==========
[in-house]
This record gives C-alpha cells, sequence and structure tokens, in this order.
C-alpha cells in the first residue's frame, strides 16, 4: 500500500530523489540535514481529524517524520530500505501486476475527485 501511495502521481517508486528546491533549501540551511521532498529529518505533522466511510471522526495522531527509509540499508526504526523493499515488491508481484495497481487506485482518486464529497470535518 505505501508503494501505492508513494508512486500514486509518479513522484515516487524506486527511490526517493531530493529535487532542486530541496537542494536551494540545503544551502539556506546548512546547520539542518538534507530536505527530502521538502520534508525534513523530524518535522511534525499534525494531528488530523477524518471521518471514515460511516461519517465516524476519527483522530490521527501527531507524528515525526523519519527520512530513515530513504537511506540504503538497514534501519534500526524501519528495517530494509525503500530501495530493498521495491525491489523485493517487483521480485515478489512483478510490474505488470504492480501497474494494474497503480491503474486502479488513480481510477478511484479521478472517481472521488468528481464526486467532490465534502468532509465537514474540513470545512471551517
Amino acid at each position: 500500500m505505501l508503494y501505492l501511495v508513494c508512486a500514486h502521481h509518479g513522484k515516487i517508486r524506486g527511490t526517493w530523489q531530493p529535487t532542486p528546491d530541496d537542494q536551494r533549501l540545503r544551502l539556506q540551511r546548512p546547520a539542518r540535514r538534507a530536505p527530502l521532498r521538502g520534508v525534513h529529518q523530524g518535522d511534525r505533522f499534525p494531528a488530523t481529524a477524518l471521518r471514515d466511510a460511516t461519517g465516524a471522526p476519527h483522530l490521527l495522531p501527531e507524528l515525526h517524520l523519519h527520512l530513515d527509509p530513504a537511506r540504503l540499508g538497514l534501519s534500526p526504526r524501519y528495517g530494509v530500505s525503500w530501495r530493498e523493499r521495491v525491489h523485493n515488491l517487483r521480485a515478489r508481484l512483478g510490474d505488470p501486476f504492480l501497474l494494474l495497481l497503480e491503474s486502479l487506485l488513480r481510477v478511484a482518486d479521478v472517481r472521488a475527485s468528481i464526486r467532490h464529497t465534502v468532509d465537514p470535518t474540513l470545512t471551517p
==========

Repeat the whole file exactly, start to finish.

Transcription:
[in-house]
This record gives C-alpha cells, sequence and structure tokens, in this order.
C-alpha cells in the first residue's frame, strides 16, 4: 500500500530523489540535514481529524517524520530500505501486476475527485 501511495502521481517508486528546491533549501540551511521532498529529518505533522466511510471522526495522531527509509540499508526504526523493499515488491508481484495497481487506485482518486464529497470535518 505505501508503494501505492508513494508512486500514486509518479513522484515516487524506486527511490526517493531530493529535487532542486530541496537542494536551494540545503544551502539556506546548512546547520539542518538534507530536505527530502521538502520534508525534513523530524518535522511534525499534525494531528488530523477524518471521518471514515460511516461519517465516524476519527483522530490521527501527531507524528515525526523519519527520512530513515530513504537511506540504503538497514534501519534500526524501519528495517530494509525503500530501495530493498521495491525491489523485493517487483521480485515478489512483478510490474505488470504492480501497474494494474497503480491503474486502479488513480481510477478511484479521478472517481472521488468528481464526486467532490465534502468532509465537514474540513470545512471551517
Amino acid at each position: 500500500m505505501l508503494y501505492l501511495v508513494c508512486a500514486h502521481h509518479g513522484k515516487i517508486r524506486g527511490t526517493w530523489q531530493p529535487t532542486p528546491d530541496d537542494q536551494r533549501l540545503r544551502l539556506q540551511r546548512p546547520a539542518r540535514r538534507a530536505p527530502l521532498r521538502g520534508v525534513h529529518q523530524g518535522d511534525r505533522f499534525p494531528a488530523t481529524a477524518l471521518r471514515d466511510a460511516t461519517g465516524a471522526p476519527h483522530l490521527l495522531p501527531e507524528l515525526h517524520l523519519h527520512l530513515d527509509p530513504a537511506r540504503l540499508g538497514l534501519s534500526p526504526r524501519y528495517g530494509v530500505s525503500w530501495r530493498e523493499r521495491v525491489h523485493n515488491l517487483r521480485a515478489r508481484l512483478g510490474d505488470p501486476f504492480l501497474l494494474l495497481l497503480e491503474s486502479l487506485l488513480r481510477v478511484a482518486d479521478v472517481r472521488a475527485s468528481i464526486r467532490h464529497t465534502v468532509d465537514p470535518t474540513l470545512t471551517p